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Oct 10, 2015 1:44 PM
Teens reign supreme at this year’s Festival – particularly this weekend. Simran Hans has been keeping track of what some of the youngsters are up to…
One of my festival favourites is chilly Scandinavian indie The Here After. The dark drama stars Ulrik Munther as teenage delinquent John, who struggles to reintegrate into his small-town community after doing time in prison. John’s isolation is mirrored in the sweeping, desolate landscapes of rural Sweden; the effect is a bit like a Scandinavian version of Derek Cianfrance’s The Place beyond the Pines. Munther is particularly excellent as the brooding, psychologically opaque John.
If you liked Xavier Dolan’s French-Canadian ménage-a-trois Les Amours imaginaires, you might like Eva Husson’s directorial debut Bang Gang (A Love Story), which tracks the bad habits of a sex-obsessed group of school kids determined to document their explicit exploits. Meticulously art-directed teenage bedrooms, an indie soundtrack and a whole lotta naked bodies; Husson offers a slick, stylish commentary on sex, porn and coming of age in the internet era.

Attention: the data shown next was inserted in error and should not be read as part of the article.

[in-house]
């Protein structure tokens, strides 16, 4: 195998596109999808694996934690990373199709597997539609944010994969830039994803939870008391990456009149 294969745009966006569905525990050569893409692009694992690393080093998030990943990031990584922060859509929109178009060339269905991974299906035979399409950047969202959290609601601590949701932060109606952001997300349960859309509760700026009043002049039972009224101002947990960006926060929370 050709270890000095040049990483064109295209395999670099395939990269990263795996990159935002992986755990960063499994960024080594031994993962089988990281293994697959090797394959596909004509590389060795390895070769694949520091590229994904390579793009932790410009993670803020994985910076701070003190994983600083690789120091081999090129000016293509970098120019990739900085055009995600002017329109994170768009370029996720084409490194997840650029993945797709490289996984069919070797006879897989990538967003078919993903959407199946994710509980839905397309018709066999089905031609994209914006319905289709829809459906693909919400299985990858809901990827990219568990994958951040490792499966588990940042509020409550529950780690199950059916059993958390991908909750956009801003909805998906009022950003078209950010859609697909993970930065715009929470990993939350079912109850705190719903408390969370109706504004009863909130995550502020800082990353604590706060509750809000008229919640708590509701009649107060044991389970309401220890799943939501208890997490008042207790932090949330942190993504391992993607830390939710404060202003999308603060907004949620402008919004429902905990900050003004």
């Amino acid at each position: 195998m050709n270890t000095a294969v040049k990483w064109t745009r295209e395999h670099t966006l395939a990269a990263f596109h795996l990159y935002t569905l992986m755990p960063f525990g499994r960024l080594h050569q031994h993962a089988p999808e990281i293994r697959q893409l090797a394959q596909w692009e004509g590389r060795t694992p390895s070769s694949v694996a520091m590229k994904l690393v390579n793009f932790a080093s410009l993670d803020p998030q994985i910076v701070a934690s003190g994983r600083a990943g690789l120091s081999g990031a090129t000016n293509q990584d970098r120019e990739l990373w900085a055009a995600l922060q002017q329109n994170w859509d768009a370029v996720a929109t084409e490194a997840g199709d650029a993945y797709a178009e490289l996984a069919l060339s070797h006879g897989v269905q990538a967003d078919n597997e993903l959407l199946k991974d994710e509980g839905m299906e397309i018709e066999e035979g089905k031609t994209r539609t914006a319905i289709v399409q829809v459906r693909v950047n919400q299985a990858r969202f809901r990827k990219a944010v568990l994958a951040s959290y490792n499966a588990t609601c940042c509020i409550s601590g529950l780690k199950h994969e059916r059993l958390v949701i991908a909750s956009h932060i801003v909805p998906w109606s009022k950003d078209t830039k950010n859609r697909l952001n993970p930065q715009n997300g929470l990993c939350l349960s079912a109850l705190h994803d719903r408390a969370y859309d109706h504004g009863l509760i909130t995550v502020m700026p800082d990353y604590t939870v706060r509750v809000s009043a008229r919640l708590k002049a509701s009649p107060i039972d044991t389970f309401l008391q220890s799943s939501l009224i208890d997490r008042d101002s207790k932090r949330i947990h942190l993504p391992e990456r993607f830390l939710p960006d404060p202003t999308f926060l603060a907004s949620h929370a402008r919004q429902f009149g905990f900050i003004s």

Equally uneasy is Der Nachtmahr, a wacky teen thriller from visual artist AKIZ. 17 year-old Tina loves drugs, partying and EDM music, but her lifestyle takes a turn when a mysterious creature that only she can see starts plaguing her. Is the creature a physical manifestation of her psychological anxieties or a violent force to be reckoned with? With its touches of dark humour and playful references to ET, the film balances black comedy with tense horror – and a bonus cameo from Sonic Youth’s Kim Gordon.
Plunging back into the present day is documentary He Named Me Malala, an intimate portrait of 18 year-old Nobel Peace Prize Winner Malala Yousafzai. Director Davis Guggenheim (An Inconvenient Truth) combines voiceover with footage of Malala’s family and animated sequences rendered in beautiful watercolour pencil that depict her former life in Pakistan, contrasting it with her move to England after she was shot by the Taliban at school, in her home country of North West Pakistan. Her commitment to empowering women through education, her tender relationship with her father and her crush on Roger Federer are all covered in this sweet look at Malala’s immigrant experience.
Oct 10, 2015 1:01 PM
This is what the poster for the LFF looked like in 1984, when the opening night film was none other than Gremlins!